Davis: ‘No.’

Attorneys for Dr. Davis, Legacy Health System and Monsanto argued that the harm to Margaret O’Connor was ‘not foreseeable.’

Cytotec is manufactured by G.D. Searle, a drug company owned by chemical giant Monsanto. The FDA approved Cytotec as an ulcer medication in 1988.

The drug literature from the late 1980s warns, in bold type, against the use of Cytotec by pregnant women.

But medical experts are split on the use of the drug during labor.

The O’Connor case showed that some strong proponents of its use are at Portland’s Oregon Health Sciences University. It was there, at a 1995 continuing education seminar, that Dr. Davis was told that the ulcer drug Cytotec was a good labor quickener.

But doctors elsewhere argue strongly against the drug, citing its tendency to cause the strong contractions and even kill the child in the process of being born.

Dr. Marsden Wagner, a Washington, D.C., physician who once worked with the World Health Organization, relays reports from Medford that obstetricians there are using Cytotec to try to fit deliveries into a daytime schedule.

‘We can’t just throw drugs at people in an uncontrolled way,’ Dr. Wagner writes in a recent article in the magazine Midwifery Today.

‘These women and babies paid a very big price because their practitioners were willing to use a very powerful drug before it has been approved by the FDA for this purpose and before it was adequately evaluated by prospective, controlled research.’

Dr. Charles Lockwood, chairman of obstetrical practices for the American College of Obstetricians and Gynecologists, says that Cytotec is the ‘agent of choice’ for inducing labor in the United States.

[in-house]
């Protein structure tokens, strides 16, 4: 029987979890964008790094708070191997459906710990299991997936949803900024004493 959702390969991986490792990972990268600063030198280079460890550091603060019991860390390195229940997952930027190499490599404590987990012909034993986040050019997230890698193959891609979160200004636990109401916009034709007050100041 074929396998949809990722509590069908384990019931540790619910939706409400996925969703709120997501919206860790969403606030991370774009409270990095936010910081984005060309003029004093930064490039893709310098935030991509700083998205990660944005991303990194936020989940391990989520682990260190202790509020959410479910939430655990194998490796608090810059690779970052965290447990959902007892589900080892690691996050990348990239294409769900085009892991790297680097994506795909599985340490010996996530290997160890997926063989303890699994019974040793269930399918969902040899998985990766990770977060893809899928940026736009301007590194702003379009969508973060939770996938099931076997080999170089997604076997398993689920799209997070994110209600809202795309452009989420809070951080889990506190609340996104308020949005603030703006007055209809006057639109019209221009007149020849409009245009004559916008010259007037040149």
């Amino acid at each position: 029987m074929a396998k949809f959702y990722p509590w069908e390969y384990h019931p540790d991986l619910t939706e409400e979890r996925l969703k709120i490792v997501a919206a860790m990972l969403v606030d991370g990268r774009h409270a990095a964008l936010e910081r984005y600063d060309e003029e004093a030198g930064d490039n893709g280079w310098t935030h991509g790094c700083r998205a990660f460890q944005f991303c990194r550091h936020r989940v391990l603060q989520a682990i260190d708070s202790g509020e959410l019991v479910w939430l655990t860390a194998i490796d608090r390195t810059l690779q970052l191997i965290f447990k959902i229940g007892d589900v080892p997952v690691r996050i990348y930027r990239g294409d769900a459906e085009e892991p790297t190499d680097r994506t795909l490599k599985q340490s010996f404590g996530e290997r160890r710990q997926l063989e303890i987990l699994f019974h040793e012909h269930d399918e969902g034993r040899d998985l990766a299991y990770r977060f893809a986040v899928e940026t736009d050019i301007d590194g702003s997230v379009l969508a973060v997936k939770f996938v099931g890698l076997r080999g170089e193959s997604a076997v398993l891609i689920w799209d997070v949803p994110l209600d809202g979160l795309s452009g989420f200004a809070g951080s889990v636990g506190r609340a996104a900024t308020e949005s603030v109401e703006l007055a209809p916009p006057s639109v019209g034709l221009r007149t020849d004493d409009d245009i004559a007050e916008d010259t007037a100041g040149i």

During the 12-year debate that resulted in the approval of protocol for RU 486, many physicians argued that women should be able to take Cytotec at home to make the abortion process cheaper and quicker.

‘Not being able to use misoprostol at home is a barrier to entry to providing medical abortion services,’ Dr. Suzanne Poppema, Seattle-based president of the National Abortion Federation, said in March 1999.

So far, the FDA has approved Cytotec only for use in treating peptic ulcers, but did recommend it to cause miscarriage after use of RU 486. When doctors use the drug to induce labor they are engaging in a common, legal but risky practice called ‘off-label use.’

In August 2000, Searle sent an update letter from its Skokie, Ill., office to doctors warning that Cytotec was approved only for treating ulcers and posed dangers to women if used to induce labor or abortions.

‘Serious adverse events reported following off-label use of Cytotec in pregnant women include maternal or fetal death,’ the Searle letter reported.

Just last week, two doctors from the American College of Obstetricians and Gynecologists chided Searle for the attempted dissuasion.

The editorial, published in the New England Journal of Medicine, charged Searle with letting a fear of abortion politics and potential boycotts override science.

‘It is a sad state of affairs when a pharmaceutical company attempts to restrict the use of a drug although a large body of scientific evidence indicates that the drug has unique benefits and is safe for a large group of patients,’ wrote Drs. Ralph Hale and Stanley Zinberg. ‘Women in the United States should not be deprived of access to misoprostol.’

Other labor-induction drugs are more dangerous and more expensive, the doctors argued.

Though 30 cases may not seem like an epidemic, observers say Cytotec could pose a greater risk now that RU 486 is approved.

Doses for causing abortion will be higher than those used to speed labor.

Even in smaller doses, the drug causes overwhelmingly powerful contractions in some women and can bring on the kind of rupture and bleeding that killed Margaret O’Connor.
‘I’m not sure this kind of thing is isolated, or if it is, whether it will stay isolated,’ says the O’Connors’ Portland attorney Keith Tichenor.